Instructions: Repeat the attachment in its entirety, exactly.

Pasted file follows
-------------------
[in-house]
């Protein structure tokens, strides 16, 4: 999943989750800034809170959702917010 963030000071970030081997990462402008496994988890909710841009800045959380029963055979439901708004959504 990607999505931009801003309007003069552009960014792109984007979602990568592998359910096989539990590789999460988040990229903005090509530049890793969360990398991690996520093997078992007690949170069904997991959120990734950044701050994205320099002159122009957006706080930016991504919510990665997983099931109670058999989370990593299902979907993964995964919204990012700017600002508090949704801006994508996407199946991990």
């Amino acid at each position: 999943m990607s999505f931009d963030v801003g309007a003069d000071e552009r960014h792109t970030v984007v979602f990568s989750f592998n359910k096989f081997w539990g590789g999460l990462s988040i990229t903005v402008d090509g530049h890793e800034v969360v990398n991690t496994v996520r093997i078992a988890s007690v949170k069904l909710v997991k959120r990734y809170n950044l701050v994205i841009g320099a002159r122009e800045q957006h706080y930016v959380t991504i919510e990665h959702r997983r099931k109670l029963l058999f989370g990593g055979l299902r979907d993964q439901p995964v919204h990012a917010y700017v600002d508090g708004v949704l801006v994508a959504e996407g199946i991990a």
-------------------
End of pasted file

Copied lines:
[in-house]
């Protein structure tokens, strides 16, 4: 999943989750800034809170959702917010 963030000071970030081997990462402008496994988890909710841009800045959380029963055979439901708004959504 990607999505931009801003309007003069552009960014792109984007979602990568592998359910096989539990590789999460988040990229903005090509530049890793969360990398991690996520093997078992007690949170069904997991959120990734950044701050994205320099002159122009957006706080930016991504919510990665997983099931109670058999989370990593299902979907993964995964919204990012700017600002508090949704801006994508996407199946991990």
């Amino acid at each position: 999943m990607s999505f931009d963030v801003g309007a003069d000071e552009r960014h792109t970030v984007v979602f990568s989750f592998n359910k096989f081997w539990g590789g999460l990462s988040i990229t903005v402008d090509g530049h890793e800034v969360v990398n991690t496994v996520r093997i078992a988890s007690v949170k069904l909710v997991k959120r990734y809170n950044l701050v994205i841009g320099a002159r122009e800045q957006h706080y930016v959380t991504i919510e990665h959702r997983r099931k109670l029963l058999f989370g990593g055979l299902r979907d993964q439901p995964v919204h990012a917010y700017v600002d508090g708004v949704l801006v994508a959504e996407g199946i991990a």